phase of gait immediately after footstrike impact, occurring at ∼0–15% of the stride cycle at typical speeds, primarily characterized by a period of negative individual-limb COM power, but also inclusive of positive power transient immediately after footstrike (Fig. 2)
rate of energy change of the COM
Peripheral rate of energy change, due to motion of body segments relative to the COM
Total rate of energy change of the body
Energy-Accounting analysis
the name given to our general methodological approach, in which we compare summed joint- and segment-level work estimates with an estimate of the total energy change of the body (depending on the task or animal being studied, the precise formulation of these estimates may vary; see Materials and methods for computations used in this study of human gait)
ground reaction force under the foot
in this manuscript, this term refers to contributions from the hip, knee, ankle and foot (although theoretically it could also include additional body joints and segments, if measured)
3DOF joint power
6DOF joint power
COM power
Foot power
refers to contributions relative to the body's COM
phase of gait following Rebound, occurring at ∼30–45% of the stride cycle at typical speeds, characterized by negative individual-limb COM power (Fig. 2)
phase of gait following Preload, occurring at ∼45–65% of the stride cycle at typical speeds, characterized by positive individual-limb COM power (Fig. 2)
phase of gait following Collision, occurring at ∼15–30% of the stride cycle at typical speeds, characterized by positive individual-limb COM power (Fig. 2)
period of gait when the ipsilateral foot is on the ground; consists of Collision, Rebound, Preload and Push-off phases of gait
phase of gait following Push-off, occurring at ∼65–100% of the stride cycle at typical speeds, characterized by zero individual-limb COM power as the ipsilateral limb is not in contact with the ground (Fig. 2)
Total energy change
sum of COM and Peripheral changes in energy
COM velocity
angular velocity
3DOF work
rotational joint work (based on conventional inverse dynamics)
3DOF+Foot work
sum of rotational joint work and work performed by foot segment deformation
6DOF work
rotational and translational joint work
6DOF+Foot work
sum of rotational and translational joint work and work performed by foot segment deformation


Total rate of energy change versus Joint+Segment power

We observed qualitative similarities between the Total rate of energy change, and 3DOF+Foot and 6DOF+Foot power. Each time-varying profile displayed corresponding fluctuations of negative and positive work/energy (Fig. 2A). However, magnitudes varied with phase of gait. 3DOF+Foot and 6DOF+Foot power were in strong agreement with each other during phases that involved principally negative power (Collision, Preload and Swing), but greater differences were observed during periods of positive power (Rebound and Push-off). During Push-off, the 6DOF+Foot power was similar to the Total rate of energy change, but 3DOF+Foot power was smaller in magnitude. During Collision, 3DOF+Foot and 6DOF+Foot power exhibited smaller magnitudes than the Total rate of energy change.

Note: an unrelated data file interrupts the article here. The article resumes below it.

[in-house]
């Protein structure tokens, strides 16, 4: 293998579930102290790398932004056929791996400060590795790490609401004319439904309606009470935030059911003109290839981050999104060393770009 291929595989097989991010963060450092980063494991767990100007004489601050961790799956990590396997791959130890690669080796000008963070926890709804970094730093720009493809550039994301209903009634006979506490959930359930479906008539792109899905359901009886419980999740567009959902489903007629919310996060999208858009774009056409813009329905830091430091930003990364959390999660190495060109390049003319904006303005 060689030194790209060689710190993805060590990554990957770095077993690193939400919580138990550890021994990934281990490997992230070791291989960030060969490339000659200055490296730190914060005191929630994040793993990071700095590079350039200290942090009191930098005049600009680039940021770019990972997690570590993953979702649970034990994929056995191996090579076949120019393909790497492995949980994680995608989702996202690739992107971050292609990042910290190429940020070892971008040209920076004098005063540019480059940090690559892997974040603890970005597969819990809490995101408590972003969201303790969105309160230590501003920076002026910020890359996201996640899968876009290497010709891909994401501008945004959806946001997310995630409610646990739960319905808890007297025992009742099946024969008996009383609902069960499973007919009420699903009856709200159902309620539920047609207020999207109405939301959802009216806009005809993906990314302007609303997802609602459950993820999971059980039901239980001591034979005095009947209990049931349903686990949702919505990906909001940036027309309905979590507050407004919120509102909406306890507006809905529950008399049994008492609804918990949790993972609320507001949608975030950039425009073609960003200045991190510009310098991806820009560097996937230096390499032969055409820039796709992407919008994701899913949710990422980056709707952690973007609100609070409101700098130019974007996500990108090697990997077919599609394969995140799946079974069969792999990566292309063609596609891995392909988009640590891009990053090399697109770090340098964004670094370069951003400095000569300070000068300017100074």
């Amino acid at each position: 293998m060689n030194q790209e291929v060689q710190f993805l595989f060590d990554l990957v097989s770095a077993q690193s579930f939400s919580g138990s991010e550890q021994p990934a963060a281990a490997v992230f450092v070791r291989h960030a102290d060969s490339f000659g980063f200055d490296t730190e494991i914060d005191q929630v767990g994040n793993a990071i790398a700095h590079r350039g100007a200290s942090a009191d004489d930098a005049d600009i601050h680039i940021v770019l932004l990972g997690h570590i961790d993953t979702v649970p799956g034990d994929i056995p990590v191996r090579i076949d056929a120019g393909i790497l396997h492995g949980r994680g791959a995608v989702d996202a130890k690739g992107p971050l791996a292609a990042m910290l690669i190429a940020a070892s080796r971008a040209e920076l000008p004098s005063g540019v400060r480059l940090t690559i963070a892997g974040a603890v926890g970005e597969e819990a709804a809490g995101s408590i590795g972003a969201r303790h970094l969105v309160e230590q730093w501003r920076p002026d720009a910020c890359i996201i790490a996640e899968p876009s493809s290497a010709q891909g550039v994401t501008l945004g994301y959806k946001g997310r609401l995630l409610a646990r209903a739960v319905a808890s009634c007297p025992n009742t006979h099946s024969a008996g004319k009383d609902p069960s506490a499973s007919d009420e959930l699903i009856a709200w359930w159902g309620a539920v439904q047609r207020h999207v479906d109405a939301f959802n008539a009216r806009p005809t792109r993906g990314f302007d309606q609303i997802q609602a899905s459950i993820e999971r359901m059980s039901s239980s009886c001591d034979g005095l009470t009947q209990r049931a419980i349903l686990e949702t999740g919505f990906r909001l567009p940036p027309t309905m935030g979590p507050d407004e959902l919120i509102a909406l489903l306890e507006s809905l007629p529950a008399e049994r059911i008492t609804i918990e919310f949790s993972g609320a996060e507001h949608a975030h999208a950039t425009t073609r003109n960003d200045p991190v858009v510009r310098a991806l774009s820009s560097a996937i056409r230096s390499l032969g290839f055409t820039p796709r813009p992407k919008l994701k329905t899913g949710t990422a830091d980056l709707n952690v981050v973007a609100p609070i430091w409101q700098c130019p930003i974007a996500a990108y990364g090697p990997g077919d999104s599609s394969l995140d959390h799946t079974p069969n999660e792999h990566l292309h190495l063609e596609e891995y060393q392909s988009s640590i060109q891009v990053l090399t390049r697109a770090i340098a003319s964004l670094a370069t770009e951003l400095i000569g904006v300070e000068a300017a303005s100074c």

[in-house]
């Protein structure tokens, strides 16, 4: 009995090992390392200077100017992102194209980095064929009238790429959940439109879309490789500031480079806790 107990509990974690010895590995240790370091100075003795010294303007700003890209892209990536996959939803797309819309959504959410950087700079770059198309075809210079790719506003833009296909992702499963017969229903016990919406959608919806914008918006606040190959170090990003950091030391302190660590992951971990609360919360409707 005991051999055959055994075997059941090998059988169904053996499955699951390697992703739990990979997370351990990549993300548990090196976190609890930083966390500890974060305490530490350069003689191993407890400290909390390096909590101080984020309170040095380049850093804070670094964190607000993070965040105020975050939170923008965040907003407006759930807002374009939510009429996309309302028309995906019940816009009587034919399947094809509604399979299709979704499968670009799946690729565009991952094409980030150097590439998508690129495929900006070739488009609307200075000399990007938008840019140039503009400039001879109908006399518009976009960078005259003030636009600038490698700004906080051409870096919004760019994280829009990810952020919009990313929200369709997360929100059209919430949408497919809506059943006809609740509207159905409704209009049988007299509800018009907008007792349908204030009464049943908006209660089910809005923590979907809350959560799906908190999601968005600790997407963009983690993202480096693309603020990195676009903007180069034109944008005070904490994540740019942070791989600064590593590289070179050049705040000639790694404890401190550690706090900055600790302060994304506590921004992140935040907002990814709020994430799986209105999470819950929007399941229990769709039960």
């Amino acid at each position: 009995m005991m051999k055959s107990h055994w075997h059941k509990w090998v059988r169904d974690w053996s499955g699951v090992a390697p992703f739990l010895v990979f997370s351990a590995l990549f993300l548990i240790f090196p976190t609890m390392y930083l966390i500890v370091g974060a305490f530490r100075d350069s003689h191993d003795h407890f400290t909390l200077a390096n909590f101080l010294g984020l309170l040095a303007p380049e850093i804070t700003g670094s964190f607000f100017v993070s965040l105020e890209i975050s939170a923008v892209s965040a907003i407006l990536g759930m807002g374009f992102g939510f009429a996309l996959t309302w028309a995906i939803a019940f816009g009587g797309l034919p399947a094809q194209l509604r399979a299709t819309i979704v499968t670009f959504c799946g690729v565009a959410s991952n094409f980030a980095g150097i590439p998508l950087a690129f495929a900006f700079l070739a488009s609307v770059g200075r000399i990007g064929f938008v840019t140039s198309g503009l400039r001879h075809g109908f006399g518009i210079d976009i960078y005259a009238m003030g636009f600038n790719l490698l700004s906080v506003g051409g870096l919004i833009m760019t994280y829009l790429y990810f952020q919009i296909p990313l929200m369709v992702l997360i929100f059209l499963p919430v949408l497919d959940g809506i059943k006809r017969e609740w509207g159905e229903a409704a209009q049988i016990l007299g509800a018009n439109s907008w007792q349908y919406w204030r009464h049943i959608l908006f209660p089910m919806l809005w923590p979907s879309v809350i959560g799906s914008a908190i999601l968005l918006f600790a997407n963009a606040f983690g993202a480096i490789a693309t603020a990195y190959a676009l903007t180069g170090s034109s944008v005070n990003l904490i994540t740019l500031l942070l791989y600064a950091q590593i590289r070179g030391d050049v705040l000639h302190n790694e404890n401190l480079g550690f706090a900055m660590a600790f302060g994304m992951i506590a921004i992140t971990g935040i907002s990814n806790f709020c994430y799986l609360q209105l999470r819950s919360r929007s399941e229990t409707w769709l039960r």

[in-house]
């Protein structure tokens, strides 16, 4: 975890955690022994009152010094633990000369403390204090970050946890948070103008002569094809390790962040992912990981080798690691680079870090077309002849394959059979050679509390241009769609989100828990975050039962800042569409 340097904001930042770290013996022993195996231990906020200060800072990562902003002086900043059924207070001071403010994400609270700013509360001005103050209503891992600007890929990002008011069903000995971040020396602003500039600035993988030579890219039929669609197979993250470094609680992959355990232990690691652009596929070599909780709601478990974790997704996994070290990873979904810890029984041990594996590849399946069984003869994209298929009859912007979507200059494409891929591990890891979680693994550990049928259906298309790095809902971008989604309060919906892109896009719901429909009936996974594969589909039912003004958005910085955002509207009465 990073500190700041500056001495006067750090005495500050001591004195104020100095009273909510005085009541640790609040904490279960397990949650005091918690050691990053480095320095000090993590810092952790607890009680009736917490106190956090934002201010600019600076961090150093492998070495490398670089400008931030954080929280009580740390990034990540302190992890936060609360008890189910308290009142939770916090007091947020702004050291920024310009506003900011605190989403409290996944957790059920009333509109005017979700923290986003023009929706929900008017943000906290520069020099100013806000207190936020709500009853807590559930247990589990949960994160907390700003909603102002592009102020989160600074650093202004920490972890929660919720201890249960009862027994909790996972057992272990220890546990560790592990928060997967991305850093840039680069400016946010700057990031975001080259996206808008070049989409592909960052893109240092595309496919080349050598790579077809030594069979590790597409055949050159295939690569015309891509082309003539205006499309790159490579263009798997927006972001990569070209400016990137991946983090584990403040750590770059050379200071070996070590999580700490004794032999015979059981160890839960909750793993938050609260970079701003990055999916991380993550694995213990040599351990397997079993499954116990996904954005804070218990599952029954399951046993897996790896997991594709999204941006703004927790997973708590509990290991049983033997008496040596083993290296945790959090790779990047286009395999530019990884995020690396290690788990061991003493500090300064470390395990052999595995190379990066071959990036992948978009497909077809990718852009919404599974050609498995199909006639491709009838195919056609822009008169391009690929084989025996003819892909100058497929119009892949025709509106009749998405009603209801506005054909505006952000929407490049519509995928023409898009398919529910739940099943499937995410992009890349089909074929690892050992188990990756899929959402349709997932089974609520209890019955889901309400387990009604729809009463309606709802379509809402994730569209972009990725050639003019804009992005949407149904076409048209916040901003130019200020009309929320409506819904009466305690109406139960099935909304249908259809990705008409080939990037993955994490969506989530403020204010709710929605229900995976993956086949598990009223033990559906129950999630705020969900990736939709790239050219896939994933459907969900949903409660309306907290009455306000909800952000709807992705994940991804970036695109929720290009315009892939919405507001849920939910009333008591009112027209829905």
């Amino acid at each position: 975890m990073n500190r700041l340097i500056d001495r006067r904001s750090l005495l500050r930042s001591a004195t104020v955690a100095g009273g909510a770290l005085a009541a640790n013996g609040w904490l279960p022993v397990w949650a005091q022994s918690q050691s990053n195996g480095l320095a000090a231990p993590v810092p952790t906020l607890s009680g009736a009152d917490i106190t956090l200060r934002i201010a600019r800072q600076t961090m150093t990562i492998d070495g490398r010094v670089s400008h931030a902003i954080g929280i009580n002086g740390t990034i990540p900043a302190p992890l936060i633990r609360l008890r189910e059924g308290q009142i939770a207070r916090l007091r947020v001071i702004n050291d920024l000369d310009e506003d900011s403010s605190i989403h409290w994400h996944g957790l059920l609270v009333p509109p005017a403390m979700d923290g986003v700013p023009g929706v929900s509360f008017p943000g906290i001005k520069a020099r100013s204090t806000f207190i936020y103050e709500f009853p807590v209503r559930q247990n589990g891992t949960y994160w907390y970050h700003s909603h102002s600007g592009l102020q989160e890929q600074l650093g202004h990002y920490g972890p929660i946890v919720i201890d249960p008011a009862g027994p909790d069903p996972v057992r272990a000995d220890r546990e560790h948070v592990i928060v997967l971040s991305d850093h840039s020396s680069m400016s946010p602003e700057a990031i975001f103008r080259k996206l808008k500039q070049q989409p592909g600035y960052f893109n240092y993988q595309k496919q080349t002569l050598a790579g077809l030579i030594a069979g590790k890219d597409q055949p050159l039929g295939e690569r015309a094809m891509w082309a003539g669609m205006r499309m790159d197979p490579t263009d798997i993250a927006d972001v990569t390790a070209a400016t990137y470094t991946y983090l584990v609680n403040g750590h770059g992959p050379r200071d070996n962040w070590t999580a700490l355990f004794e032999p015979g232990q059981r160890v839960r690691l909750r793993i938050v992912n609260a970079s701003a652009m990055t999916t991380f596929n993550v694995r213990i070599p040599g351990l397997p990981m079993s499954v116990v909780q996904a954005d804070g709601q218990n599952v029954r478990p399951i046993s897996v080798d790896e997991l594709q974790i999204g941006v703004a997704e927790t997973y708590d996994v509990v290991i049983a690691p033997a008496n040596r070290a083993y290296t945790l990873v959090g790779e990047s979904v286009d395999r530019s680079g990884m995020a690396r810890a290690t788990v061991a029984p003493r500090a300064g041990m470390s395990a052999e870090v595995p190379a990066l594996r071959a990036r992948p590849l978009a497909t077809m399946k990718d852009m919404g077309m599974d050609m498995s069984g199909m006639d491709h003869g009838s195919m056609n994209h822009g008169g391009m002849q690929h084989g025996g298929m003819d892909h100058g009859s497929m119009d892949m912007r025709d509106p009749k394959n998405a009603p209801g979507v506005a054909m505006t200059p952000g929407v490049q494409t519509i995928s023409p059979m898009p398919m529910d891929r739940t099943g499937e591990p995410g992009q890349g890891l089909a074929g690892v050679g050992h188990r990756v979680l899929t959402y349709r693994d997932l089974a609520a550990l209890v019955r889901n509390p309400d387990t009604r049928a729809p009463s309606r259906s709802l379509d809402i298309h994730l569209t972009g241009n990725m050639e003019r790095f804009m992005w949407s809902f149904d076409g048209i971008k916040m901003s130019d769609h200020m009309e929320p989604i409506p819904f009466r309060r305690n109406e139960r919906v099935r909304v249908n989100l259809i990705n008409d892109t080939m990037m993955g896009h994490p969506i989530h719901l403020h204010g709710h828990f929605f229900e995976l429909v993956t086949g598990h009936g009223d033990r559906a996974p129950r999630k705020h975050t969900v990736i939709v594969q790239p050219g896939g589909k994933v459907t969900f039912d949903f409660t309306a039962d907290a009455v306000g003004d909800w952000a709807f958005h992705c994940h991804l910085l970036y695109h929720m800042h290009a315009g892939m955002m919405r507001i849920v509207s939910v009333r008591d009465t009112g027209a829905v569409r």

Fig. 2.

Mechanical power and rate of energy change. (A) Summed power and rate of energy change. Three estimates are depicted: 3DOF+Foot power (rotational hip, knee and ankle power+deformable foot power, green dashed line), 6DOF+Foot power (rotational and translational power for all joints and the foot, red solid line), and Total rate of energy change (COM+Peripheral, blue solid line). (B) COM and Peripheral rates of energy change, due to motion of and about the body's COM, respectively, are depicted. (C) Power contributions from individual joints and the foot segment. Conventional 3DOF rotational joint power and full 6DOF joint power are shown. Foot power estimates were only calculated based on a 6DOF deformable body model. Individual-limb results are shown for subjects walking at 1.4 m s−1 (N=9). Phases of gait – Collision, Rebound, Preload, Push-off and Swing – are depicted by alternating regions of shading.

3DOF versus 6DOF joint power

Joint-level differences between 3DOF and 6DOF power were observed mainly at the hip and knee (Fig. 2C). 6DOF hip power was, on average, higher in magnitude than 3DOF estimates, an effect most pronounced during Preload and Push-off. 6DOF knee power displayed a shift towards positive power during Collision, Preload and Push-off. Small differences in ankle power were also observed during Preload and Push-off.

Push-off work and energy change